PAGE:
With the dawning of the new century, the old Assistant Keeper's dwelling at the Front Range was sixty years old, and in dire need of repair. While the kitchen addition recommended by Henry B Miller in 1850 had been built over the intervening years, the walls of the structure were plagued by moisture and were beginning to deteriorate. While complete replacement of the structure was preferred, the west wall was completely replaced as a least cost measure in 1901, along with a re-grading of the grounds and the construction of a plank walkway from the dwelling to the Front Range. At the rear range, moisture was also taking its toll, with the soft Cream City brick found to be spalling badly as a result of moisture within the bricks freezing during the winter. To correct the problem, all badly spalled bricks were replaced, mortar re-pointed, and the entire structure given a half-inch thick coating of Portland cement to protect the soft brick surface against further deterioration.
Funds were finally appropriated for the replacement of the decrepit Assistant Keeper's dwelling in 1904, with plans for the two story structure approved by District Engineer Major James G. Warren on November 15, 1904. A contract was awarded for the work, and the work crew arrived with materials to begin construction in May 1905. That same season a crew was dispatched from the Detroit Depot to construct a 515 foot long embankment from the Front Range to the shore and to rebuild the concrete foundation of the Rear Range which had also been found to be deteriorating as a result of moisture penetration. Work on both projects continued through the remainder of the year until the close of the shipping season when conditions became too frigid to continue the work. Work resumed the following spring, with both projects being brought to completion that summer.
In 1915, it finally became clear that the ongoing cost of maintaining the wooden crib beneath the Front Range Light was excessive, and plans were put in place to replace the crib with a more permanent concrete pier, and to replace the wooden tower itself with a skeletal steel structure. Simultaneous with this change, it was also decided to electrify both the Front and Rear Ranges by tapping into the city electrical supply, allowing the replacement of the labor intensive kerosene lamps with 100-watt incandescent electric lamps equipped with automatic bulb changers. Work on the new concrete pier at the Front Range began that summer, and on completion a new black painted open-frame skeletal steel tower was erected atop the pier. Capped with a 300 mm lens at a focal plane of 39 feet, the tower was outfitted with an elliptical white slatted daymark to increase visibility of the structure during daylight hours. Work on both the dwelling and Front Range tower was completed by late fall, with the new electric lights in both ranges displayed for the first time on the night of November 28. With electrification, the nightly workload at the station decreased dramatically, and the position of Assistant Keeper was again abolished, this time never to be reinstated.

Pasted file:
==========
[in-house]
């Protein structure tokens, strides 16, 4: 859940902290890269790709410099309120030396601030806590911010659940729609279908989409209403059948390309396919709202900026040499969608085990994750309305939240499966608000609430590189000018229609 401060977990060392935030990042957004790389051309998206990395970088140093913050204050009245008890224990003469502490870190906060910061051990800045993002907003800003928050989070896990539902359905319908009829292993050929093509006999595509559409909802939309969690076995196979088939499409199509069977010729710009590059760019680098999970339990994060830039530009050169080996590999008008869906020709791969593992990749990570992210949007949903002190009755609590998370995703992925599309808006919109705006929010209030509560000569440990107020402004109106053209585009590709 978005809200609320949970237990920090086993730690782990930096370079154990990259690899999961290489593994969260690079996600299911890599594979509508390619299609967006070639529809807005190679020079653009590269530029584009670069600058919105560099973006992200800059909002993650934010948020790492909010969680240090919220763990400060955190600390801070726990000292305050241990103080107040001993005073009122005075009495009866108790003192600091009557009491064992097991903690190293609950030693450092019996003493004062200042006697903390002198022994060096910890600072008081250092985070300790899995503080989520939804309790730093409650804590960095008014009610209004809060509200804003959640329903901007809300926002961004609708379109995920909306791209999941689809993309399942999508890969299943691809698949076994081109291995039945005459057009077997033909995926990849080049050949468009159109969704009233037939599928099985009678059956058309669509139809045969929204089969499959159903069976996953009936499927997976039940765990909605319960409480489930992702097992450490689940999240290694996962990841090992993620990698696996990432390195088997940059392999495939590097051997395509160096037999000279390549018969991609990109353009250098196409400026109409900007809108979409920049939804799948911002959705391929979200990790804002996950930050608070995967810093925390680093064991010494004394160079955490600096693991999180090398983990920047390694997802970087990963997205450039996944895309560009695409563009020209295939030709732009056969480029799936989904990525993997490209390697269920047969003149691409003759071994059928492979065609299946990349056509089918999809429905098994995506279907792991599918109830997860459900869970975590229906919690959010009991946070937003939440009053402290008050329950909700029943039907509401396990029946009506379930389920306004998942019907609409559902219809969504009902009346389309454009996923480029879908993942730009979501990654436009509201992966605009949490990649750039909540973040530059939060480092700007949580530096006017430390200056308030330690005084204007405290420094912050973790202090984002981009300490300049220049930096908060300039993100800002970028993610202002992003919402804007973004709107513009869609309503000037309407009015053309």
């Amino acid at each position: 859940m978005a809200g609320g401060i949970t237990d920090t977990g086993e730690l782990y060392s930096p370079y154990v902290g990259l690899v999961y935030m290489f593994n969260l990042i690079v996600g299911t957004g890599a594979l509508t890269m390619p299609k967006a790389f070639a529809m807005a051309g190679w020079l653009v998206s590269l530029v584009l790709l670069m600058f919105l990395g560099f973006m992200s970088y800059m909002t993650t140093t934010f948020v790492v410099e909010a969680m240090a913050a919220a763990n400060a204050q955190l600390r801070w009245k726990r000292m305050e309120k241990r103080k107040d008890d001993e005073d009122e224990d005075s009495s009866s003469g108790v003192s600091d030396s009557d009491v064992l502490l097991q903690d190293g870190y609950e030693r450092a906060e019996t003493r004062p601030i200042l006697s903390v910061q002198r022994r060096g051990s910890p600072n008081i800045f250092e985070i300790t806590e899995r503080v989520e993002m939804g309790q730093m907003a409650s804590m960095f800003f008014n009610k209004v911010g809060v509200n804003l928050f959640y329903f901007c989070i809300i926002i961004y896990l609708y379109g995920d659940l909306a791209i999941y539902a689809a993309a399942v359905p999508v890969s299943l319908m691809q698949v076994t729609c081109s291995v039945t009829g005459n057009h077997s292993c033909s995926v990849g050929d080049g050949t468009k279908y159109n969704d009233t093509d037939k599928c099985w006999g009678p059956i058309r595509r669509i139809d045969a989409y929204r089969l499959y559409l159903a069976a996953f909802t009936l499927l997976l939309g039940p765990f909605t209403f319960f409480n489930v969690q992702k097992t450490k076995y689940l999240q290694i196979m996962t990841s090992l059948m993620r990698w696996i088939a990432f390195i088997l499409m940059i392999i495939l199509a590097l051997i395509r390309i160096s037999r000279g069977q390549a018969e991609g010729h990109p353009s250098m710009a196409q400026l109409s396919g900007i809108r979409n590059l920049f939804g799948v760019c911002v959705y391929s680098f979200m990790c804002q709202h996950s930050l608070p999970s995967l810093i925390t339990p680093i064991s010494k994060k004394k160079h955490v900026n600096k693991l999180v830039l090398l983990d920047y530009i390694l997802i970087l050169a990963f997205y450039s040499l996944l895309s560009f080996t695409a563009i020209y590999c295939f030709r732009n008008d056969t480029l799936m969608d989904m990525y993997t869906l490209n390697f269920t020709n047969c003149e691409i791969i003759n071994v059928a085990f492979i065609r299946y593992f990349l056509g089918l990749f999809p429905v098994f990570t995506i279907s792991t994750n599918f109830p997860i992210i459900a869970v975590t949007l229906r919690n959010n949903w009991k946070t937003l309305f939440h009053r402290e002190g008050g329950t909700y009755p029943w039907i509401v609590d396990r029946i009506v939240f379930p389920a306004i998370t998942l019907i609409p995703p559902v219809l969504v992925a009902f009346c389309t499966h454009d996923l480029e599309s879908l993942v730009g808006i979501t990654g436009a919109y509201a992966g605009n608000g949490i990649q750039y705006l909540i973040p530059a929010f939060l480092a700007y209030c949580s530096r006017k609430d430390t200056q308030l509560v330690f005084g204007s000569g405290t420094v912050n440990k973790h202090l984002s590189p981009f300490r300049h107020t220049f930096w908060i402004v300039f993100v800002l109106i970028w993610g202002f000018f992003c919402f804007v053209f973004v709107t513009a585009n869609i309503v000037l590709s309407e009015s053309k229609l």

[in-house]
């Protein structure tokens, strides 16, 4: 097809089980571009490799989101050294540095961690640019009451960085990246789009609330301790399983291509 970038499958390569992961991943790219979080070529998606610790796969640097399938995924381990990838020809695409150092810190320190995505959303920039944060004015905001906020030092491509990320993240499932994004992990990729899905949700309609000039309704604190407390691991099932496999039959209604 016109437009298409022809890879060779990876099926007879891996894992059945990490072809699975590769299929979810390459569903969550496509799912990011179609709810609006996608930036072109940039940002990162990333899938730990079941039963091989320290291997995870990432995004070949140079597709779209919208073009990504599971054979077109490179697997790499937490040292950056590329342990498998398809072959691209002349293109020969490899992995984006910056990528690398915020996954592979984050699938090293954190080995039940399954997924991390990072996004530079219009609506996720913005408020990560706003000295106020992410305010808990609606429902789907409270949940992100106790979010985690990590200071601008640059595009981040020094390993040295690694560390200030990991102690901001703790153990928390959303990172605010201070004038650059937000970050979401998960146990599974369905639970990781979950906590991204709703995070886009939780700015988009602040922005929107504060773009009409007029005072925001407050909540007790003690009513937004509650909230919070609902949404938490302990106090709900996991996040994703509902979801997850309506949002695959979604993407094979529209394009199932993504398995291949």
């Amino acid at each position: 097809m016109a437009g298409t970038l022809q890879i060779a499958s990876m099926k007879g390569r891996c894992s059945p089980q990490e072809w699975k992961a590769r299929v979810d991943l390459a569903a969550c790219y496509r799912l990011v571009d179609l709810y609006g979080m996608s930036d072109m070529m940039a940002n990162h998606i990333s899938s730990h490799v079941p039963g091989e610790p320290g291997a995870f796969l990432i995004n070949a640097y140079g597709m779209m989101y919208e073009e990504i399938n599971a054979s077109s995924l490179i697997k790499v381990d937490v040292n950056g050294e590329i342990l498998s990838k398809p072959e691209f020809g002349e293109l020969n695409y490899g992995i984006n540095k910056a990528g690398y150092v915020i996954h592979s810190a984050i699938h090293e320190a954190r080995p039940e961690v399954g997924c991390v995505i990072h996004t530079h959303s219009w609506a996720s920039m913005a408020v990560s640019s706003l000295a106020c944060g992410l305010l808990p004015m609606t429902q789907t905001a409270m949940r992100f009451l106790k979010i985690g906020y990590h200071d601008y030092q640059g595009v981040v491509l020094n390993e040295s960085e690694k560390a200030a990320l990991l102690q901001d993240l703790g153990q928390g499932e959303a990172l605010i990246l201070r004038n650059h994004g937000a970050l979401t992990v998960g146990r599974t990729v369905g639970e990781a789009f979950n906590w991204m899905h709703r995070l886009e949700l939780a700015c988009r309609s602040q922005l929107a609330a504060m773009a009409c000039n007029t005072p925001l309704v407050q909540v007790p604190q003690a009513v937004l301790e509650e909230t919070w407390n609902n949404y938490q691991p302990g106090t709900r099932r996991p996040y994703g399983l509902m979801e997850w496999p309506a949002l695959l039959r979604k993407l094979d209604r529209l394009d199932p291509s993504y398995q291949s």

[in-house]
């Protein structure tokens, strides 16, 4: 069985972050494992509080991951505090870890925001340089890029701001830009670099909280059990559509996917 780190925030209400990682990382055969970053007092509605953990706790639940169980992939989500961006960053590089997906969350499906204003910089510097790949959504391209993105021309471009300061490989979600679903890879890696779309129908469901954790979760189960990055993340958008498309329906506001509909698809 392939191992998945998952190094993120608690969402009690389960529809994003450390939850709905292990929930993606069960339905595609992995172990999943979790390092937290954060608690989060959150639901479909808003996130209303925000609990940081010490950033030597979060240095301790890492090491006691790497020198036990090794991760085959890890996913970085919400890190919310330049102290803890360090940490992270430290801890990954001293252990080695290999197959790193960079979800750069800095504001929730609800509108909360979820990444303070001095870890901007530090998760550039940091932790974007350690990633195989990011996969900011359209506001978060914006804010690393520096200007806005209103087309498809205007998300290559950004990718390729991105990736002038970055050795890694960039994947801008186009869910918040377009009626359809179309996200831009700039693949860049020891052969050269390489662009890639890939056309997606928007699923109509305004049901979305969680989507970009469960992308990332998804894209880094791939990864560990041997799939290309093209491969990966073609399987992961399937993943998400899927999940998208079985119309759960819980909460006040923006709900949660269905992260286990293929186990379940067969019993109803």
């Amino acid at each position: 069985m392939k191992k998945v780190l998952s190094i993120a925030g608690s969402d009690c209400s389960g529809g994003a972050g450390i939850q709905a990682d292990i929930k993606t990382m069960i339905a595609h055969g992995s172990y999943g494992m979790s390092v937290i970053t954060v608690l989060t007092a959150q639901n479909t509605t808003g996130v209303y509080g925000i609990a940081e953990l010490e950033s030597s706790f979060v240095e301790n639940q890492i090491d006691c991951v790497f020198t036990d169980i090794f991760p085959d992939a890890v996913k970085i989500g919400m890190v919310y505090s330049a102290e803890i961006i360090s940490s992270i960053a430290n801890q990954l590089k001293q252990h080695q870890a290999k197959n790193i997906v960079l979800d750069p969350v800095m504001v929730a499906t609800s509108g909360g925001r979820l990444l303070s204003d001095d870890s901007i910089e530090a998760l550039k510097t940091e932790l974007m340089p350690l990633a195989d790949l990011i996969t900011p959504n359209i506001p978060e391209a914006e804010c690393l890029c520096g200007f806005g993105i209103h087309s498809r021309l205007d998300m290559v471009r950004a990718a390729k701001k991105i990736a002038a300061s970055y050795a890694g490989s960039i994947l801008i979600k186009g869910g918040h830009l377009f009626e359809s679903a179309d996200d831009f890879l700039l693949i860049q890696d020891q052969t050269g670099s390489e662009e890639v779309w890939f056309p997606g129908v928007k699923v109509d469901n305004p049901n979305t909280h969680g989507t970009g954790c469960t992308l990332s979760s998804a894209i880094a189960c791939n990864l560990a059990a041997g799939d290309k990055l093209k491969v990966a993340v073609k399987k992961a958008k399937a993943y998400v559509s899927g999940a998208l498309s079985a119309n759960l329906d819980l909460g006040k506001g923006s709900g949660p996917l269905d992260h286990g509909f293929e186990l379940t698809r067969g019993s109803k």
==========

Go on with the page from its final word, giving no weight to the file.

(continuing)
Also considered a maintenance headache due to the effects of constant moisture, the wooden deck, steps and picket fence around the main floor of the Rear Range were replaced with a concrete deck supported by reinforced concrete columns in 1919, and the edge of the deck outfitted with a tubular cast iron safety railing.
With the transfer of responsibility of the nation's aids to Navigation to the Cost Guard in 1939, the rear range Light became the main Cost Guard station for the Saginaw River, and by 1954, the illumination of the Rear Range Light was changed to an electrically powered locomotive reflector of 45,000 candlepower with a visible range of 15 miles. While by this time the station had been equipped with both telephone and radio telephone equipment, the building had never been connected to the city water system, and the Coast Guard crew was forced to transport all their water needs from town in a trailer-mounted 300 gallon tank.